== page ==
Branson's Virgin Galactic successfully reaches space

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Virgin Galactic's development of its spaceship took far longer than expected and endured a setback when the first experimental craft broke apart during a 2014 test flight, killing the co-pilot.

Richard Branson center celebrates with pilots Rick "CJ" Sturckow (L), and Mark "Forger" Stucky (R), after Virgin Galactic's tourism spaceship climbed more than 50 miles high above California's Mojave Desert on December 13, 2018.

Just earlier today, Virgin Galactic's SpaceShipTwo achieved true spaceflight for the first time in history, marking a significant day for Virgin Group, as well as a big step towards private "space tourism".

A test flight of Virgin Galactic's SpaceShipTwo is scheduled to launch from the Mojave Air and Space Port, north of Los Angeles.

The spacecraft with two test pilots, Mark (Forger) Stucky and Rick (CJ) Sturckow, at the controls quickly hurtled upward and out of sight from viewers on the ground. Branson hopes to compete directly with Blue Origin, the rocket company founded by Amazon's Jeff Bezos which also plans to ferry customers to space.

It added: "We also plan to burn the rocket motor for durations which will see our pilots and spaceship reach space for the first time".

Branson, wearing a leather bomber jacket, hugged his son as the spacecraft raced upwards and a commentator called out the altitude.

At 51.4 miles high, VSS Unity reached the technical definition of space, earning its pilots commercial astronaut wings by the US Federal Aviation Administration, although the usual global standard is the 62-mile "Karman line". The spaceship reached Mach 2.9, almost three times the speed of sound.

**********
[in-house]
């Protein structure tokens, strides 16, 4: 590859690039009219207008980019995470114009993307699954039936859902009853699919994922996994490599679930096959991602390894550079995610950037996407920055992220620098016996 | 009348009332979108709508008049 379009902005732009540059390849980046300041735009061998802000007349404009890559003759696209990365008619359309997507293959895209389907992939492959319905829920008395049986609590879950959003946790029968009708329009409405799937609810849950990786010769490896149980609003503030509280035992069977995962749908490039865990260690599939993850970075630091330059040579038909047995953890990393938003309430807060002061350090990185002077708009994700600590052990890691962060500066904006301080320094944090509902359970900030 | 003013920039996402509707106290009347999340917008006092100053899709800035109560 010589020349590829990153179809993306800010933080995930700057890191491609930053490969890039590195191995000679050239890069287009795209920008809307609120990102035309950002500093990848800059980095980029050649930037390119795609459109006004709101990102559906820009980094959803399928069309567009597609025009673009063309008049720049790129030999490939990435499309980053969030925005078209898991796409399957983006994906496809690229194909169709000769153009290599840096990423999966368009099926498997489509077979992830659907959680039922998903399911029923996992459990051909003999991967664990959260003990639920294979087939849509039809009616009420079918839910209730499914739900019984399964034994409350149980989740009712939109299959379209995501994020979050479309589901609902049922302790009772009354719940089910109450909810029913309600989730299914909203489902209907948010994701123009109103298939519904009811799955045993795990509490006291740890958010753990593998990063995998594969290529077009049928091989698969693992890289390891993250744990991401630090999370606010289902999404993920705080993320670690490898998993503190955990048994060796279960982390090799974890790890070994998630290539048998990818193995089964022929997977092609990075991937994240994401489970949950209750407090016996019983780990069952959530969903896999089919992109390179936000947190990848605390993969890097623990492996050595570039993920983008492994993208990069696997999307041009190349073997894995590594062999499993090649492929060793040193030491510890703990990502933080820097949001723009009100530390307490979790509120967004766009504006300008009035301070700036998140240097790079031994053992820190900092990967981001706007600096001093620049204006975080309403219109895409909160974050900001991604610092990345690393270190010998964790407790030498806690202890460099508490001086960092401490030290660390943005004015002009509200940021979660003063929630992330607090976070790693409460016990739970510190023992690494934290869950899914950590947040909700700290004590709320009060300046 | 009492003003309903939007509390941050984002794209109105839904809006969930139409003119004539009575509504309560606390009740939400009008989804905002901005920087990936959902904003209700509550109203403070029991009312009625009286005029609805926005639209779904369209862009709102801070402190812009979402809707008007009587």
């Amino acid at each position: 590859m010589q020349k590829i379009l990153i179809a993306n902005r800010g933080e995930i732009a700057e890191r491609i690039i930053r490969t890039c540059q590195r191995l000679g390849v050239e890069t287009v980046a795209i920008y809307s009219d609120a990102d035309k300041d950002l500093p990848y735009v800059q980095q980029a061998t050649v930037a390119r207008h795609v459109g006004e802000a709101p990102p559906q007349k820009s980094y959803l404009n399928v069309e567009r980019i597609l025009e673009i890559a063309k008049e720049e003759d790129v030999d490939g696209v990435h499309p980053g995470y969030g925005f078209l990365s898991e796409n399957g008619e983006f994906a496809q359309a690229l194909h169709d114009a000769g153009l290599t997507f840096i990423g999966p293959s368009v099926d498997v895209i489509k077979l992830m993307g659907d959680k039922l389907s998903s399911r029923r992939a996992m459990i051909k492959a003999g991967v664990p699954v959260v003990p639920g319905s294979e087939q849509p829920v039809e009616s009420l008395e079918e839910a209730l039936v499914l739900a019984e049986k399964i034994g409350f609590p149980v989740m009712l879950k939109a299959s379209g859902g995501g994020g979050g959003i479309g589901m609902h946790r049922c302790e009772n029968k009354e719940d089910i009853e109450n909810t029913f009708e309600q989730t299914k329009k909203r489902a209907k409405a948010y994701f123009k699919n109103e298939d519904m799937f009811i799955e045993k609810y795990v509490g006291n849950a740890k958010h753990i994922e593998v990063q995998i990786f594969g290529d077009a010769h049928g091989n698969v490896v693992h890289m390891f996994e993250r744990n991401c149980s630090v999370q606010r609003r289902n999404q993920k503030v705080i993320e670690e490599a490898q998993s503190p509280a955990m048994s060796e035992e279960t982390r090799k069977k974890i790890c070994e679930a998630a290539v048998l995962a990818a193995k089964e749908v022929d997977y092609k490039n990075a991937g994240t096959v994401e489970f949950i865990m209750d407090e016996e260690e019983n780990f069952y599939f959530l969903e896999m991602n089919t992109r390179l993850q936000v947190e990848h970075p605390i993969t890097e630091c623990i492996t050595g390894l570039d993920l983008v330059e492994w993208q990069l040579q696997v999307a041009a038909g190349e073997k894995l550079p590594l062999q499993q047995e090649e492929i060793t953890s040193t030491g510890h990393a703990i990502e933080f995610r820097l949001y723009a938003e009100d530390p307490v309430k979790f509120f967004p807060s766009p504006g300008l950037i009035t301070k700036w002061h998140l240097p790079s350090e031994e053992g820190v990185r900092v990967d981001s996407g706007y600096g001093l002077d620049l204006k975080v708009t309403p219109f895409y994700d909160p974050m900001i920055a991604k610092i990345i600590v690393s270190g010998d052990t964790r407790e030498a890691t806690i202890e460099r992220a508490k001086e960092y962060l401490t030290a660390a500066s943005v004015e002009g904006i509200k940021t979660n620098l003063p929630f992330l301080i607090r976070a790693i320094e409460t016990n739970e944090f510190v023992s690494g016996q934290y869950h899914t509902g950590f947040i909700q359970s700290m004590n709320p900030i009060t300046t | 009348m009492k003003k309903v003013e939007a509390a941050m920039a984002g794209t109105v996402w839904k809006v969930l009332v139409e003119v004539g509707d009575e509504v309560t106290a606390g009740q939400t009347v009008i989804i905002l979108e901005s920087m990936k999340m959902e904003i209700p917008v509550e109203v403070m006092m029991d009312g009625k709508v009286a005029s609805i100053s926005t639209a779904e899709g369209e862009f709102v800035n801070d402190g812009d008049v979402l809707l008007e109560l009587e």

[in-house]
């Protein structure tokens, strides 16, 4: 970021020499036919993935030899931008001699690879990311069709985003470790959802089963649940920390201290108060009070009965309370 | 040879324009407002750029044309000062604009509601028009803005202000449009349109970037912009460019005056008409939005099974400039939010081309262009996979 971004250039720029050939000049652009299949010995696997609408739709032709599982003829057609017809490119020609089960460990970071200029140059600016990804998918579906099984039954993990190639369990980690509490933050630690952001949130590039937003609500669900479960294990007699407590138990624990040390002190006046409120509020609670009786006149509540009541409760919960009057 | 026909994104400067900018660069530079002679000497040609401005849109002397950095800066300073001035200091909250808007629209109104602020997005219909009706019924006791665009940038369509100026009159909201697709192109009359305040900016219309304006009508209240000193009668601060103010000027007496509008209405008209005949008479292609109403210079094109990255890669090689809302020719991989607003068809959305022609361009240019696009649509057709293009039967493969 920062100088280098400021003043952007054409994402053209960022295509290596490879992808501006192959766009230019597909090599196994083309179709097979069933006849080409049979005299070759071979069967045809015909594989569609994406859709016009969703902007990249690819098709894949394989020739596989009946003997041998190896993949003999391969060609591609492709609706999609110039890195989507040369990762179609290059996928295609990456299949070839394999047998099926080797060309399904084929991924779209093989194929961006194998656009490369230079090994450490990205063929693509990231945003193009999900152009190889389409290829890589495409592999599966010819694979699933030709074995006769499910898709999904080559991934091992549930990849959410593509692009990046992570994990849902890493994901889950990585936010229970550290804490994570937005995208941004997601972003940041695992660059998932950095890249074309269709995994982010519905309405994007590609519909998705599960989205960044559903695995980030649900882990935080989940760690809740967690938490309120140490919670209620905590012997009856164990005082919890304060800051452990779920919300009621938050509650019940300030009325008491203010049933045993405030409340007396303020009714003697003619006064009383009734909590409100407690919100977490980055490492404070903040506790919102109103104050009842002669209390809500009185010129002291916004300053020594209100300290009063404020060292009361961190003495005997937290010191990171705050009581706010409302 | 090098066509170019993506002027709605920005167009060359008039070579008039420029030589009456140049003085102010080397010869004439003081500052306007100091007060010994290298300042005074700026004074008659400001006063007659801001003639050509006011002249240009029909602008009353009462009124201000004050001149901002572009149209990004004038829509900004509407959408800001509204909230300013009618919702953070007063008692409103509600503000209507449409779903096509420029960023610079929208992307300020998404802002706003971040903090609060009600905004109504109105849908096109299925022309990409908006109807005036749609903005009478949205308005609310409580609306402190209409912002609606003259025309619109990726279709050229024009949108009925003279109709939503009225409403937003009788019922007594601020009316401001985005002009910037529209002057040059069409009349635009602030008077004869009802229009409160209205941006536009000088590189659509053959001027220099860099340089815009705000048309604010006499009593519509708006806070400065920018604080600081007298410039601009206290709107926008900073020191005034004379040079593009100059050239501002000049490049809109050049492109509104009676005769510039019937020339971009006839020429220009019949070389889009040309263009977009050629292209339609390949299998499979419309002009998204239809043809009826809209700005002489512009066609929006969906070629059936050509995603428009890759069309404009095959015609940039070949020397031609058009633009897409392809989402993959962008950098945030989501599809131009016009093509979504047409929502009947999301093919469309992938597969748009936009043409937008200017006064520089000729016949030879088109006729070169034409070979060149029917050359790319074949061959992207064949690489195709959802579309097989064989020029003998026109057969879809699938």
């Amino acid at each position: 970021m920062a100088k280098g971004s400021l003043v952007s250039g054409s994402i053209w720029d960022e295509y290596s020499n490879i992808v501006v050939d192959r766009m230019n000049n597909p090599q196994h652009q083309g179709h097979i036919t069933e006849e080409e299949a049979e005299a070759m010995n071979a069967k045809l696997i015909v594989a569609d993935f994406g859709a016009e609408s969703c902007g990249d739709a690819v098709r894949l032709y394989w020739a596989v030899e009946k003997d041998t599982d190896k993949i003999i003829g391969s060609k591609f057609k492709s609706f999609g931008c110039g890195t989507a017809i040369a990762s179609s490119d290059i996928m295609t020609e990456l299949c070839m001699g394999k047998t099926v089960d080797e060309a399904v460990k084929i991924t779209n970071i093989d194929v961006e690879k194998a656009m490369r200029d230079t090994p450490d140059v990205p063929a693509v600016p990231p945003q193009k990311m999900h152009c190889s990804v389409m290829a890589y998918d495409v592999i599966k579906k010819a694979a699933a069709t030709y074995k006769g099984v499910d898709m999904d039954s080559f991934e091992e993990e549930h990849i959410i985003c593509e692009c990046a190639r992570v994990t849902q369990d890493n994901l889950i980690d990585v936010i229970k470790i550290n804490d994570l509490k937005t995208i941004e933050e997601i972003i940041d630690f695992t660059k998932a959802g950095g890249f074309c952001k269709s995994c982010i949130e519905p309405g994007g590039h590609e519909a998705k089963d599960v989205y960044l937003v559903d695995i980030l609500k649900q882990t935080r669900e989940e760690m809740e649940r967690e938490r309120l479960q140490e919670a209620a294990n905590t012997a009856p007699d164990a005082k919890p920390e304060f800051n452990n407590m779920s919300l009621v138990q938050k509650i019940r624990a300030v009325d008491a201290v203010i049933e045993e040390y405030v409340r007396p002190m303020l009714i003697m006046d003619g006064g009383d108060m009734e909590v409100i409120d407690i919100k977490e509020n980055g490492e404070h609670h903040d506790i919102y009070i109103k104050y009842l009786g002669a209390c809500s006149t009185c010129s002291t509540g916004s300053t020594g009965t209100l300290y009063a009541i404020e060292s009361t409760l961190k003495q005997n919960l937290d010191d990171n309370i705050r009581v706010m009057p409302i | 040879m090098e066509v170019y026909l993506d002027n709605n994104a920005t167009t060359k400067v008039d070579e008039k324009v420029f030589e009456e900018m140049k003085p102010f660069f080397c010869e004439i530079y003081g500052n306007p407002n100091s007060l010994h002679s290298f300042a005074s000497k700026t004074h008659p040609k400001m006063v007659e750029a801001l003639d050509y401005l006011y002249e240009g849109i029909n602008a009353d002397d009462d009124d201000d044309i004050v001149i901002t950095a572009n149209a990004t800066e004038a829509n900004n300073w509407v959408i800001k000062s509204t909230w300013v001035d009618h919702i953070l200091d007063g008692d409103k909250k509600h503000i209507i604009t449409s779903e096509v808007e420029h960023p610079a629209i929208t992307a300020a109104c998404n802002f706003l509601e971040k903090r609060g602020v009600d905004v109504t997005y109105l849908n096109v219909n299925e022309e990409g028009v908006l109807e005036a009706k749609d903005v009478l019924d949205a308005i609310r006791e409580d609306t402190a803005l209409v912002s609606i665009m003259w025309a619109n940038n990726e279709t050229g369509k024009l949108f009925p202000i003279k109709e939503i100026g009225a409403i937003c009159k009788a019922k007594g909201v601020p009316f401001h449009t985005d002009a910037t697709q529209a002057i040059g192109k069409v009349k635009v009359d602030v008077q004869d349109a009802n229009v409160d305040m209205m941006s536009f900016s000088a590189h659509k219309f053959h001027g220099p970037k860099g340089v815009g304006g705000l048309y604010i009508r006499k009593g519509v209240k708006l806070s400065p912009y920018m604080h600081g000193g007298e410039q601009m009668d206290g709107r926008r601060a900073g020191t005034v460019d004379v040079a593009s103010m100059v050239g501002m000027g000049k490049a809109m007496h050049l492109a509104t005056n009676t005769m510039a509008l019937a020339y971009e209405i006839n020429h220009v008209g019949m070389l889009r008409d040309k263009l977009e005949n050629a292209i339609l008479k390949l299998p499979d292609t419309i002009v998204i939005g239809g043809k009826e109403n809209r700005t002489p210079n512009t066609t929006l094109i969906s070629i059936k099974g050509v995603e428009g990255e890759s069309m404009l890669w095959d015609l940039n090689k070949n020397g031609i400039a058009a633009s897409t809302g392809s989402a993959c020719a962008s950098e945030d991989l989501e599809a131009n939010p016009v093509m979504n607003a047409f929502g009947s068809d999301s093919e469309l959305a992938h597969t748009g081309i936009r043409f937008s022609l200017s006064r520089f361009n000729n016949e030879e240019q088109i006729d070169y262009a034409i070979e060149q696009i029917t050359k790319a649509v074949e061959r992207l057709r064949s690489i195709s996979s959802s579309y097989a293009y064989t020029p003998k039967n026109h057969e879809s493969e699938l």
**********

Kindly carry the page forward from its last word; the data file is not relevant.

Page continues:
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"Today we have shown Virgin Galactic can open space to the world", company owner Richard Branson said while welcoming the pilots after landing.

At the start of the flight, a special plane carrying the VSS Unity climbed to almost 13,700 meters before releasing the spaceship. The flight was the first by the vehicle to cross the boundary of 50 miles, or approximately 80 kilometers, that USA government agencies use to award astronaut wings.

Though it just scratched the lowest edge of where many believe space begins, the launch had huge implications for a growing industry aiming to fly civilians on a regular basis.

But many people expect it to happen within a year, and Sir Richard has said he will be on the first trip, leaving the company's New Mexico spaceport.

Virgin Galactic's SpaceShip Two, VSS Unity, completed its first successful trip to space on Thursday morning.

"This is a test flight, a no-kidding test flight, with all the novelty and excitement and risk", said Mr Whitesides, on the eve of the flight.

Today's powered test over California's Mojave desert marks the fourth flight since an accident three years ago which left one pilot dead.

More than 600 people have all bought tickets to be on the first round of commercial space flights in six-passenger rockets by Virgin for up to $250,000 (£200,000) a ticket.

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